Canadian Robert Penner has been a prolific social media user, and showed a keen interest in Nepal’s political process. The government on Tuesday gave him two days to leave the country. The Department of Immigration cancelled Penner’s visa citing ‘misuse of his work visa’ and for showing ‘unnecessary interest in Nepal’s internal politics’ and ‘posting provocative comments’ on Twitter.
Penner has been associated with Cloud Factory, a Nepal-based IT company for the past three years, and was picked up by police from his office in Lalitpur on Monday, 2 May. He broke the news of his own arrest via Twitter.
“If we find him guilty of being involved in suspicious activities that threaten Nepal’s peace, security and interfere in our internal affairs we will cancel his visa,” said Kedar Neupane, the chief of Immigration Department adding, “it’s one thing to show general interest in Nepal’s issues and make common observations, but Penner was found to be doing much more than that.”
The order for Penner’s arrest and investigation was reportedly issued by the Home Ministry because he had violated Immigration Law by ‘participating in political activities’.
It is clear from his tweets that Penner had a deep interest in Nepal’s political process and regularly commented on it.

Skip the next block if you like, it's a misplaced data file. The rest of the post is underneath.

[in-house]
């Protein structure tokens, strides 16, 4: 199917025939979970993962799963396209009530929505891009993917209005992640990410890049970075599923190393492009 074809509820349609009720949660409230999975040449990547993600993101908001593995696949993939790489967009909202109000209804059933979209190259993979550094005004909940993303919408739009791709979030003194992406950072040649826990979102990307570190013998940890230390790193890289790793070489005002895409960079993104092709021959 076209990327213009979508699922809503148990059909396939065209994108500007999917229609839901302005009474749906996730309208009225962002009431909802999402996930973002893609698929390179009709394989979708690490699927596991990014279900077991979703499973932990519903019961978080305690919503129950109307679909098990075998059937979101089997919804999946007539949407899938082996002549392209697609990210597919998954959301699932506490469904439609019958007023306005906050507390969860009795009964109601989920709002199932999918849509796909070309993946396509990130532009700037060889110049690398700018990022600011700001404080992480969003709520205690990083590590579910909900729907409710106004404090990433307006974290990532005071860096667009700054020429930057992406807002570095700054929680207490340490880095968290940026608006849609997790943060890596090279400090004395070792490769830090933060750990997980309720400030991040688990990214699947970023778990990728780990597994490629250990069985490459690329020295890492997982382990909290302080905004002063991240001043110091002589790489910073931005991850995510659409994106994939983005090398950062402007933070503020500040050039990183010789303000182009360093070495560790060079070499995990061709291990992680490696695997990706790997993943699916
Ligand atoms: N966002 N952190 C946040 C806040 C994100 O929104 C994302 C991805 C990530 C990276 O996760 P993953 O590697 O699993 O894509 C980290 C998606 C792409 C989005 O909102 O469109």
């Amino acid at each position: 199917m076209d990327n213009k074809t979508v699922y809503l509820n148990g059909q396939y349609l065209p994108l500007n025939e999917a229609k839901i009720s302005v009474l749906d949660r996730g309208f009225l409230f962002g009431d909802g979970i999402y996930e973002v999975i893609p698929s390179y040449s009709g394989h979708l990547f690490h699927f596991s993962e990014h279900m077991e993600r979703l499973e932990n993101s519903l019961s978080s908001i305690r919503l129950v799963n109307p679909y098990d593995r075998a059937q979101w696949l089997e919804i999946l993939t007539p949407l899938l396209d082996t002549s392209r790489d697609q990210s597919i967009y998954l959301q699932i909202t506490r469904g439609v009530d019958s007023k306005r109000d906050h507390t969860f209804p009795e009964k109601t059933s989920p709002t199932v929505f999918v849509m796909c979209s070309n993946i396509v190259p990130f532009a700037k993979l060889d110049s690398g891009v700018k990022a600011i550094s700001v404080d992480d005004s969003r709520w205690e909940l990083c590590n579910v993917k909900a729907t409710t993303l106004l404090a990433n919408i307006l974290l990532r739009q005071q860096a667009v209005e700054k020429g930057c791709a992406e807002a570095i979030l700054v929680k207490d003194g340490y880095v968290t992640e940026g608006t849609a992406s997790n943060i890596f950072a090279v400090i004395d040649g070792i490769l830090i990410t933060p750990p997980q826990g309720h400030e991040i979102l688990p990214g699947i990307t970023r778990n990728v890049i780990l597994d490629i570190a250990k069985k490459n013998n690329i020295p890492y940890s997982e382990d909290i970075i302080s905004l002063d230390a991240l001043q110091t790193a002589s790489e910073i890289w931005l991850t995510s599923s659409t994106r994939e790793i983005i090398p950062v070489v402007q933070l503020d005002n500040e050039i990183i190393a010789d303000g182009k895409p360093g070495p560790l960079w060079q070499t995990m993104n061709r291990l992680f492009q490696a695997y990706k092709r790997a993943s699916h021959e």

Advocate Dipendra Jha who is representing Penner, says: “Even foreign nationals have freedom of expression which is why the government’s action against Penner is wrong.” He added that it was incorrect to say that Penner was involved in Nepal’s political process.
Constitution expert Bipin Adhikari has a different opinion. “Of course an individual’s freedom of expression should not be curbed, but there’s a difference in the rights granted to a citizen and a foreigner,” he says.
According to Adhikari, a citizen who partakes in activities that may affect the public interest can be exempted to a certain degree, but the same does not apply to a foreigner.
But Jha argued: “He didn’t go to Singha Darbar and organise a rally, he only expressed his opinions on Twitter. Even we comment about Bangladesh or the US. Is that also illegal now?”
According to Jha sloganeering and taking part in rallies can be considered a political activity, but not writing or speaking about political issues. Adhikari’s definition of ‘involvement’ is any activity that affects or has the possibility to affect politics.
Says Adhikari: “There’s no country in the world that grants a foreigner the freedom to be so actively involved in its internal politics.”
Penner is the first foreigner to get his visa cancelled for actively debating Nepal’s politics on social media.